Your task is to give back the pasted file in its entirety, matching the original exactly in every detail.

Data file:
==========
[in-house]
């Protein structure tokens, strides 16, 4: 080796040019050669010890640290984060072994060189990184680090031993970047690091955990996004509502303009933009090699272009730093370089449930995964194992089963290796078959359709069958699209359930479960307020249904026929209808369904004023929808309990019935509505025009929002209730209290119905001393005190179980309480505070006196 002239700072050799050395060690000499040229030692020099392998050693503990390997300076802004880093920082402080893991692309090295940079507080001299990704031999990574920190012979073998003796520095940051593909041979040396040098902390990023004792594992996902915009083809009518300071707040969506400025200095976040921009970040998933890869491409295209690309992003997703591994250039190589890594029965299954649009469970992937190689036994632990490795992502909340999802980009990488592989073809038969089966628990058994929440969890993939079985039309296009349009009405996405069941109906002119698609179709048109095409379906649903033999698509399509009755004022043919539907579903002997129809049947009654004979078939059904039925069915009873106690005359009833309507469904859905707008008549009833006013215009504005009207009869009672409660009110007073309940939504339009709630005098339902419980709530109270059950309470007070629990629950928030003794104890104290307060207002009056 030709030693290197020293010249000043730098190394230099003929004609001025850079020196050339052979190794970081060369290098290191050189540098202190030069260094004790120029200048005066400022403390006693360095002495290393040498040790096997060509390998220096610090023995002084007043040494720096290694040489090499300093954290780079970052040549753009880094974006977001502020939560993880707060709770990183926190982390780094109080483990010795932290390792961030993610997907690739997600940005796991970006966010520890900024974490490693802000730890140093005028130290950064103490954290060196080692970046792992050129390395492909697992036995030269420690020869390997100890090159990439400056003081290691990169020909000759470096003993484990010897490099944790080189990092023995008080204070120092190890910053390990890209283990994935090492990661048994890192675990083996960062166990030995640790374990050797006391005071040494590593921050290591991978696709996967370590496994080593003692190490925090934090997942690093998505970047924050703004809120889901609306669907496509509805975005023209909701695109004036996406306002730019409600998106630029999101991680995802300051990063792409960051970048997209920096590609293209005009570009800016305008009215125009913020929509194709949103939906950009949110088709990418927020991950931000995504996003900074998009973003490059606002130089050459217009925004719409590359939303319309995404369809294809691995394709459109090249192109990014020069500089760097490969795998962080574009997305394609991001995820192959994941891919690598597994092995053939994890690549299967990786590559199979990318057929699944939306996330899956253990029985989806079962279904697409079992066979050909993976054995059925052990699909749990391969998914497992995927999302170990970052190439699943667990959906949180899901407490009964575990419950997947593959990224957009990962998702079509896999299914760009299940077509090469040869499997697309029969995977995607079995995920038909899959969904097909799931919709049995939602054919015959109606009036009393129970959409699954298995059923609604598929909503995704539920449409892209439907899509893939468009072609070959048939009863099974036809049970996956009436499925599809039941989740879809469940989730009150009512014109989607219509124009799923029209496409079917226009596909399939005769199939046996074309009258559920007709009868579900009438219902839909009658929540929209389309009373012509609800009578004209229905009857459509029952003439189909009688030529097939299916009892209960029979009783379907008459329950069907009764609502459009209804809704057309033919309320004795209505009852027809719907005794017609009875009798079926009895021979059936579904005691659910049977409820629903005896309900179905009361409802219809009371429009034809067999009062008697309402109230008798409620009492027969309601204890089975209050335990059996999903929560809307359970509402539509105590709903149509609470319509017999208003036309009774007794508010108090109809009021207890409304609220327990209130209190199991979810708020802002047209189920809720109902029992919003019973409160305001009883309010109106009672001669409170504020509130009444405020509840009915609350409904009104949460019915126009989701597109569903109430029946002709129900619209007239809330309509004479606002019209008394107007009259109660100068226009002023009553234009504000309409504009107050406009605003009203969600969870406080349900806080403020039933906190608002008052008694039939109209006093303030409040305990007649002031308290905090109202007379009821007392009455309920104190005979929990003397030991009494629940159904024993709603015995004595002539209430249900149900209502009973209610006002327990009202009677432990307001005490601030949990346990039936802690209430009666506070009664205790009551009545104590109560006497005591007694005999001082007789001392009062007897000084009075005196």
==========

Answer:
[in-house]
């Protein structure tokens, strides 16, 4: 080796040019050669010890640290984060072994060189990184680090031993970047690091955990996004509502303009933009090699272009730093370089449930995964194992089963290796078959359709069958699209359930479960307020249904026929209808369904004023929808309990019935509505025009929002209730209290119905001393005190179980309480505070006196 002239700072050799050395060690000499040229030692020099392998050693503990390997300076802004880093920082402080893991692309090295940079507080001299990704031999990574920190012979073998003796520095940051593909041979040396040098902390990023004792594992996902915009083809009518300071707040969506400025200095976040921009970040998933890869491409295209690309992003997703591994250039190589890594029965299954649009469970992937190689036994632990490795992502909340999802980009990488592989073809038969089966628990058994929440969890993939079985039309296009349009009405996405069941109906002119698609179709048109095409379906649903033999698509399509009755004022043919539907579903002997129809049947009654004979078939059904039925069915009873106690005359009833309507469904859905707008008549009833006013215009504005009207009869009672409660009110007073309940939504339009709630005098339902419980709530109270059950309470007070629990629950928030003794104890104290307060207002009056 030709030693290197020293010249000043730098190394230099003929004609001025850079020196050339052979190794970081060369290098290191050189540098202190030069260094004790120029200048005066400022403390006693360095002495290393040498040790096997060509390998220096610090023995002084007043040494720096290694040489090499300093954290780079970052040549753009880094974006977001502020939560993880707060709770990183926190982390780094109080483990010795932290390792961030993610997907690739997600940005796991970006966010520890900024974490490693802000730890140093005028130290950064103490954290060196080692970046792992050129390395492909697992036995030269420690020869390997100890090159990439400056003081290691990169020909000759470096003993484990010897490099944790080189990092023995008080204070120092190890910053390990890209283990994935090492990661048994890192675990083996960062166990030995640790374990050797006391005071040494590593921050290591991978696709996967370590496994080593003692190490925090934090997942690093998505970047924050703004809120889901609306669907496509509805975005023209909701695109004036996406306002730019409600998106630029999101991680995802300051990063792409960051970048997209920096590609293209005009570009800016305008009215125009913020929509194709949103939906950009949110088709990418927020991950931000995504996003900074998009973003490059606002130089050459217009925004719409590359939303319309995404369809294809691995394709459109090249192109990014020069500089760097490969795998962080574009997305394609991001995820192959994941891919690598597994092995053939994890690549299967990786590559199979990318057929699944939306996330899956253990029985989806079962279904697409079992066979050909993976054995059925052990699909749990391969998914497992995927999302170990970052190439699943667990959906949180899901407490009964575990419950997947593959990224957009990962998702079509896999299914760009299940077509090469040869499997697309029969995977995607079995995920038909899959969904097909799931919709049995939602054919015959109606009036009393129970959409699954298995059923609604598929909503995704539920449409892209439907899509893939468009072609070959048939009863099974036809049970996956009436499925599809039941989740879809469940989730009150009512014109989607219509124009799923029209496409079917226009596909399939005769199939046996074309009258559920007709009868579900009438219902839909009658929540929209389309009373012509609800009578004209229905009857459509029952003439189909009688030529097939299916009892209960029979009783379907008459329950069907009764609502459009209804809704057309033919309320004795209505009852027809719907005794017609009875009798079926009895021979059936579904005691659910049977409820629903005896309900179905009361409802219809009371429009034809067999009062008697309402109230008798409620009492027969309601204890089975209050335990059996999903929560809307359970509402539509105590709903149509609470319509017999208003036309009774007794508010108090109809009021207890409304609220327990209130209190199991979810708020802002047209189920809720109902029992919003019973409160305001009883309010109106009672001669409170504020509130009444405020509840009915609350409904009104949460019915126009989701597109569903109430029946002709129900619209007239809330309509004479606002019209008394107007009259109660100068226009002023009553234009504000309409504009107050406009605003009203969600969870406080349900806080403020039933906190608002008052008694039939109209006093303030409040305990007649002031308290905090109202007379009821007392009455309920104190005979929990003397030991009494629940159904024993709603015995004595002539209430249900149900209502009973209610006002327990009202009677432990307001005490601030949990346990039936802690209430009666506070009664205790009551009545104590109560006497005591007694005999001082007789001392009062007897000084009075005196």